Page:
– Graduated from Islamic theological seminary of Qum (equivalent PhD), (1982–1997).

– Diploma in Experimental Science (1980), Isfahan.

Main field of Interests: Islamic Studies, Philosophy of Religion, Philosophy of Law and Dialogue between Religions.

Awards and honors

– Fellowship at the Wissenschaftskolleg zu Berlin (2003-2004).

– Fellowship at the Harvard Law School, Islamic Legal Studies Program (2014).

– Guest Professor at Freie Universität Berlin (The Faculty of History and Cultural Studies, Institute of Islamic Studies), summer semester, 2017. The courses for MA students: Intellectual History: Shiite Imāmi School, Theology and Exegesis.

Appointments:

– Academic member at the Encyclopaedia Islamica Foundation, Dept. of Jurisprudence and Law, Tehran (September 2004 until present).

– Academic member at the Azad University of Tehran, Science and Research Branch, Dept. of Islamic Theology and Philosophy (2005-2010).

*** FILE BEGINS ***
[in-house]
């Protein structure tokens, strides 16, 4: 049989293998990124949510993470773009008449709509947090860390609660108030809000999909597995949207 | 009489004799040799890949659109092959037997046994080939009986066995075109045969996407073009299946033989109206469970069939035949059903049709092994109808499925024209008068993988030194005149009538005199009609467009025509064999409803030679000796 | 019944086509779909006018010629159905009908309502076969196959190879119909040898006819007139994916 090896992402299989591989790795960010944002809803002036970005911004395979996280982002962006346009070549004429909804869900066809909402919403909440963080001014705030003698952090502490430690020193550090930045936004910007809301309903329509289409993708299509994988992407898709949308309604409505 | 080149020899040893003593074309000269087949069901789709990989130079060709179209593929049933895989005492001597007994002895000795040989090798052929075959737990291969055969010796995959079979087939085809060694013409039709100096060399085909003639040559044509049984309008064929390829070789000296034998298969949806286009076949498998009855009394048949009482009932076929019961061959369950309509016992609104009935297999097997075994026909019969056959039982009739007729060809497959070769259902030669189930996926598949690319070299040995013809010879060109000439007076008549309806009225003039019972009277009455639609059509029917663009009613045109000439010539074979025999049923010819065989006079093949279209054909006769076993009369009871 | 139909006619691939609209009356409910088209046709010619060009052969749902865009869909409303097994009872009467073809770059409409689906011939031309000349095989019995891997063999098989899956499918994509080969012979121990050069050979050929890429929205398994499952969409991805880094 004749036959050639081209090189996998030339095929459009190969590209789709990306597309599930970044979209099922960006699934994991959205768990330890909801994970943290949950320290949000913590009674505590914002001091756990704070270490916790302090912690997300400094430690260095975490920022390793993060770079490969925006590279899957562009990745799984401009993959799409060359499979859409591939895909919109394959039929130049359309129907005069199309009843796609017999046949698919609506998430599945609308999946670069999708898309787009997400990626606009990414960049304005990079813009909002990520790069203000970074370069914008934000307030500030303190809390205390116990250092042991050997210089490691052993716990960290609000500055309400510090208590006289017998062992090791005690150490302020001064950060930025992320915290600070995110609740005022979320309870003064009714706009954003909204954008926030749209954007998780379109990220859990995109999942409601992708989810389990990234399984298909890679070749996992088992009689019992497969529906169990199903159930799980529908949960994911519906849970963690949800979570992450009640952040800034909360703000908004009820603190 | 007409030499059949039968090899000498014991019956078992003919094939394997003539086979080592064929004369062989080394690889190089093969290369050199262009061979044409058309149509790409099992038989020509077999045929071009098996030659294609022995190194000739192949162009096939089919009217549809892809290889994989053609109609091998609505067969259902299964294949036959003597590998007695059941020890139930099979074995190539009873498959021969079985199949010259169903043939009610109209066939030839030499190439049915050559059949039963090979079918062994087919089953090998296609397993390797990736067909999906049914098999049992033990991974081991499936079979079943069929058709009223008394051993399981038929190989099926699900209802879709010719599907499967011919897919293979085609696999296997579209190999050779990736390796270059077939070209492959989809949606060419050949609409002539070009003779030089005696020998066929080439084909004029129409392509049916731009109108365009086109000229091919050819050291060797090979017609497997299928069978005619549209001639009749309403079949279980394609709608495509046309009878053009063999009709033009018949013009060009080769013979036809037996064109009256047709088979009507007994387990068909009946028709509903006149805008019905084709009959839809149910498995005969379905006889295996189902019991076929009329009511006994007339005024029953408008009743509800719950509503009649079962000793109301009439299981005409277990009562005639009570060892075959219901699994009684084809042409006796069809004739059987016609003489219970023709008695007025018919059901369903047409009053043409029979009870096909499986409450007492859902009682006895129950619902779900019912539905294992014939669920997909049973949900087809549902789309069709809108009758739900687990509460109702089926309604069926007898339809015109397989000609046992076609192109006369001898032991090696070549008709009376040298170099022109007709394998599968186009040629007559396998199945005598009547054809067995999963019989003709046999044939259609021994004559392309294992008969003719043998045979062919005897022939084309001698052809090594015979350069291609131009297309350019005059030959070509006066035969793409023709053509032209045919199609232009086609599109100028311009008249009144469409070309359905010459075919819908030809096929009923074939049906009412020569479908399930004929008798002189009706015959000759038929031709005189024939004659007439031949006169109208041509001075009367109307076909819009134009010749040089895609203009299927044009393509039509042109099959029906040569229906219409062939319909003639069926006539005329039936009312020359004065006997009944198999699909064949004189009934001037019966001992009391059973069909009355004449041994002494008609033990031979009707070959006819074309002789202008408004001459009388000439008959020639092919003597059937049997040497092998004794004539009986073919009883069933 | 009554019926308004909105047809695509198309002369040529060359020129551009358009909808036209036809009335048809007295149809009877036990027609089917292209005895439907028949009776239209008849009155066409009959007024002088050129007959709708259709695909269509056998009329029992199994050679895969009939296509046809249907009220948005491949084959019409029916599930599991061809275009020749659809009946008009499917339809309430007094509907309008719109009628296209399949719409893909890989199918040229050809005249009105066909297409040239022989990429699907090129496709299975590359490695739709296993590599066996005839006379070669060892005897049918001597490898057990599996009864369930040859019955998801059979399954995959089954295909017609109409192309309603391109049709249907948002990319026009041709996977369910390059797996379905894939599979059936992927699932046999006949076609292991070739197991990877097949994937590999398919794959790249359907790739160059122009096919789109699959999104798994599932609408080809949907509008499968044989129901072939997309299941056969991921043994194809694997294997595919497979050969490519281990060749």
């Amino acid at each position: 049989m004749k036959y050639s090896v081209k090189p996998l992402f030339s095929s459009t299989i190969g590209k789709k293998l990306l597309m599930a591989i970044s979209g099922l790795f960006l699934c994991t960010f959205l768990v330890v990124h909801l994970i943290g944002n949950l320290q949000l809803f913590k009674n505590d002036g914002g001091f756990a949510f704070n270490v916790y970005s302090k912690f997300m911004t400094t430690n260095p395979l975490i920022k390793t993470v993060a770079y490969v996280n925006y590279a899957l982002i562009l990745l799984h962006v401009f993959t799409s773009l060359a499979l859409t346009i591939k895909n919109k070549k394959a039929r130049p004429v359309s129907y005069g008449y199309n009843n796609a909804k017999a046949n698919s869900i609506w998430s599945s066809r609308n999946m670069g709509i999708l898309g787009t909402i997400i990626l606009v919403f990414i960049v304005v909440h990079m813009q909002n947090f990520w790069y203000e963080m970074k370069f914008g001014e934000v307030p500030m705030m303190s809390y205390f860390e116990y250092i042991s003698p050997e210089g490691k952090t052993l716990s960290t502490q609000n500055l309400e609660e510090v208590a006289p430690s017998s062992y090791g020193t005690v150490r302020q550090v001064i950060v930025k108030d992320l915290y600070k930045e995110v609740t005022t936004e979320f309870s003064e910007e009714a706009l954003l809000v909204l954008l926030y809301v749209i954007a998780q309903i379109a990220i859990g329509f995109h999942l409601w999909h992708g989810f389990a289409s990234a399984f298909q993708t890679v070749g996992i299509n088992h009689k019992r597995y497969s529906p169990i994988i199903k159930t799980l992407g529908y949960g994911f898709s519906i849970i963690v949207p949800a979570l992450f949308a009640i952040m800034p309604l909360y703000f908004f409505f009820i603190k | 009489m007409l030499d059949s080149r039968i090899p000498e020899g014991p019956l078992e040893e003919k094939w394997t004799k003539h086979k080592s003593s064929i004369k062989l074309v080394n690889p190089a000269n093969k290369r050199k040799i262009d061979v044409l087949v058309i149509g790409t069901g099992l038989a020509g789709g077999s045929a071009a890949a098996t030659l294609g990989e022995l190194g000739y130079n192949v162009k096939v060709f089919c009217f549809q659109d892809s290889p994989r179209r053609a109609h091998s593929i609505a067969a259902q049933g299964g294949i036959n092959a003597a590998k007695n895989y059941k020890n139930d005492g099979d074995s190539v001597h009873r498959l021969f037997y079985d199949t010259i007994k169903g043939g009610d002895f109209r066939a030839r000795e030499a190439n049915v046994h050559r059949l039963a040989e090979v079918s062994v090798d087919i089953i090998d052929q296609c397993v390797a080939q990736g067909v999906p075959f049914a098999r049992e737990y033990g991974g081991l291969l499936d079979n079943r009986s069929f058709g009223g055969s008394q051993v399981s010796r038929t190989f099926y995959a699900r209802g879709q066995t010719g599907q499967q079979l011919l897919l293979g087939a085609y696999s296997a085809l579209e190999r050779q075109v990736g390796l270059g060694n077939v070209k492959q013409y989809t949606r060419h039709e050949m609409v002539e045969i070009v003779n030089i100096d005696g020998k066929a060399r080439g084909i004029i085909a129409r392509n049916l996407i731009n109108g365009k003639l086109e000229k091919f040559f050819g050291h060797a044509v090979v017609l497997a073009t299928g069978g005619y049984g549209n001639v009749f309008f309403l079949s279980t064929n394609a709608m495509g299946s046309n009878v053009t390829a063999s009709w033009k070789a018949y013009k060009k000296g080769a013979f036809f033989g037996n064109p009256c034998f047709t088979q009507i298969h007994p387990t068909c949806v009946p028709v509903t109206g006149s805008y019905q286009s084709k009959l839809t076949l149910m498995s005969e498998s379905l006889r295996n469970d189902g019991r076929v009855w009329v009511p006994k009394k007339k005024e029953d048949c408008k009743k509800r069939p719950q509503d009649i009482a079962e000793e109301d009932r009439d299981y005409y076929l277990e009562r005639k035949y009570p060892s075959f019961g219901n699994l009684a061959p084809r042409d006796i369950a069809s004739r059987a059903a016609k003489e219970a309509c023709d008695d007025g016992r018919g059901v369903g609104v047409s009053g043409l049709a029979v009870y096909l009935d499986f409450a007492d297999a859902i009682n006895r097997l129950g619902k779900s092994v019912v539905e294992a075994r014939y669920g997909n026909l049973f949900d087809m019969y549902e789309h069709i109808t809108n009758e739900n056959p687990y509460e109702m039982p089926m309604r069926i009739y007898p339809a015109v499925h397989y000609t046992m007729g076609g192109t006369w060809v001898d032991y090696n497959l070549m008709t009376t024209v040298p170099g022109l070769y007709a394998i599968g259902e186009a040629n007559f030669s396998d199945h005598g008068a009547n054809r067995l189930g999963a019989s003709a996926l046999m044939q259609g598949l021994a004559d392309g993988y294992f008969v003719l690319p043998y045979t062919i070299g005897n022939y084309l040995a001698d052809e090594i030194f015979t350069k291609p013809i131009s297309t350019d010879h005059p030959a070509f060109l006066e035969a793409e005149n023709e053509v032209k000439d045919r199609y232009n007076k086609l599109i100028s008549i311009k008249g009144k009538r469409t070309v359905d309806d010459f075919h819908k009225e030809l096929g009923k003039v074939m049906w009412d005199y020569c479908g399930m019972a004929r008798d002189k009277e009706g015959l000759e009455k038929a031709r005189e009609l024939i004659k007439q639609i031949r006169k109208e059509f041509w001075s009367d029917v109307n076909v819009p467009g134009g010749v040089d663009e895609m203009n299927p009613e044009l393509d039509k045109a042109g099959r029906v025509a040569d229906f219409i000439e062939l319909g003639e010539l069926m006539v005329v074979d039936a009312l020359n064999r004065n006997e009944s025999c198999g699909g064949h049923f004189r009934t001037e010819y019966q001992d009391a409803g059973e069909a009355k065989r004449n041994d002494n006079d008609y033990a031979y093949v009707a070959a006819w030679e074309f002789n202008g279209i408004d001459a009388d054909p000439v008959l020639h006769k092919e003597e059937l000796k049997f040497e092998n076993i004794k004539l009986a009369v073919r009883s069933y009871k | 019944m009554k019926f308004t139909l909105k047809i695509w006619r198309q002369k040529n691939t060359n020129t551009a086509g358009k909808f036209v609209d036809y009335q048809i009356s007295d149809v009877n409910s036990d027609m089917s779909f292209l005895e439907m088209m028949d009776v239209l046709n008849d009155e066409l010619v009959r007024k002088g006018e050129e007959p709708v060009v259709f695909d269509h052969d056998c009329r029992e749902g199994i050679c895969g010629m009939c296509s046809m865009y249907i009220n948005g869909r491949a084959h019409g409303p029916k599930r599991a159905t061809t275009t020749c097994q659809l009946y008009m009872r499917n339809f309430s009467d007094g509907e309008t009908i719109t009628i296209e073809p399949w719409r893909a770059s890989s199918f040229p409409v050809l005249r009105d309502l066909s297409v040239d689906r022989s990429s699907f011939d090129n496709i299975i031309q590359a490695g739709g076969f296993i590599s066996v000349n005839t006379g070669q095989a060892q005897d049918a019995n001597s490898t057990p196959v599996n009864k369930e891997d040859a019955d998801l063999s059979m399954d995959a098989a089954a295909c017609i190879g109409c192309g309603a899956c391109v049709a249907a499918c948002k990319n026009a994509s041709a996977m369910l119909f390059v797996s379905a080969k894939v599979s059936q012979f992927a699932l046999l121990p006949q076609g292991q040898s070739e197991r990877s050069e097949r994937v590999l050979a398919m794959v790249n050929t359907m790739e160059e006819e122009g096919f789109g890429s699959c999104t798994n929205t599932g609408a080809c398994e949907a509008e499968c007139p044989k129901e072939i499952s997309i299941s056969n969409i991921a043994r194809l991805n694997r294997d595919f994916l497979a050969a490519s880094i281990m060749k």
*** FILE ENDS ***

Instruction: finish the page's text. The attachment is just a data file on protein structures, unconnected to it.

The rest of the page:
– Director of Department of Religions at the International Center for Dialogue among Civilizations (2000-2003).

– Director of Islamic Studies Dept. at the International Cultural Organization (1997-2000).

– Editor-in–chief of the scholarly Journal of Hawza and University, Quarterly (1993–1997) published in Qum.

Publications:

A. Books

Einsicht: Drei Reisen in die innerste Welt des schiitischen Islam, Fotografien von Hans Georg Berger und frühen iranischen Fotografen (in German and Persian), Berlin and Heidelberg: Kehrer, 2017. (I was co-editor).

– The Method of Writing Academic Essays (in Persian), Tehran: Nilufar, 1393/ September 2014, 2016, 2017.

Creation in the Qur’an: Hermeneutic Study of the Old and New Exegeses (in Persian), Tehran: Negah Muaser, 1392/2013.

PhD dissertation on The Shiite Tradition and Modernism: The Codification of the Rights of Religious Minorities in Iranian Law (1906-2004). The revised version (1906-2017) will be published in 2018 by Springer Press.

An Introduction, footnotes concerning comparative study on Christian and Islamic Mysticism in Translation of The Imitation of Christ, Thomas A. Kempis (Tehran: Tarh-e nuw, 2003, 2005, 2011, 2013, and 2016).